Pride is often a guise for fear. The prideful person will never admit he is insecure. Instead, he will play power games, turning everything in his direction, yet making everyone else out to be the bad guys. Unless you can assure such a person, a relationship with him is impossible. Sure, you can have a codependent relationship with such a person, but there will never be in depth love, only possession and fear.

Maninfull, I just read your story and there are many similarities, from unwillingness to experiment to outright refusal. There is a pattern it seems. Also my wife has events from the past that she knows impact on her, but she refuses to seek help and re live them, so stays trapped in her psychological hell. It is buried deep, but obviously has had an impact in shaping her internal thought processes.<br />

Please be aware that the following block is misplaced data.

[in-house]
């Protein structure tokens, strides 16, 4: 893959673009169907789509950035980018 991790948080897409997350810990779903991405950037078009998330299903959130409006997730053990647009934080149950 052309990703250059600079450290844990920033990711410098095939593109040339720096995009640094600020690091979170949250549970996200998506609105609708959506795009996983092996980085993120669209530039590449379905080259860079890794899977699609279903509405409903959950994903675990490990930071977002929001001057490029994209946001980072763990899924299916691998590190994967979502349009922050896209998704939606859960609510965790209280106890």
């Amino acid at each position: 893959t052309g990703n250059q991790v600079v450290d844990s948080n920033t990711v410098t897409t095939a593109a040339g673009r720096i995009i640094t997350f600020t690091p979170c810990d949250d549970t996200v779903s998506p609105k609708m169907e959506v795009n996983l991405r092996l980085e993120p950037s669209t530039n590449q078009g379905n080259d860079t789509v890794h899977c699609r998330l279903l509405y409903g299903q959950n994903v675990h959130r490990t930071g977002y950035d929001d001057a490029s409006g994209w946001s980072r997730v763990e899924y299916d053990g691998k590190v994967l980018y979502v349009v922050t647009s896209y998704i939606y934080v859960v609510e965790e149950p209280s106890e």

The trouble is their reasons seem to be tied up with them only being able to 'give' in order to validate something to themselves, or validate their egos, their purpose, life.<br />
They loose sight of the balance between taking time out for themselves and serving others. The joy of giving for givings sake becomes a chore and a burdon. They can not give to us, and can not accept sex for what it is, fun, enjoyable, bonding etc.<br />
The problems you, I and many others here have, is they are at heart 'Good' giving people. That is what makes it so hard for us to leave.<br />
<br />
But there comes a point when you jsut cant take it any more.....<br />
<br />
I wish you luck.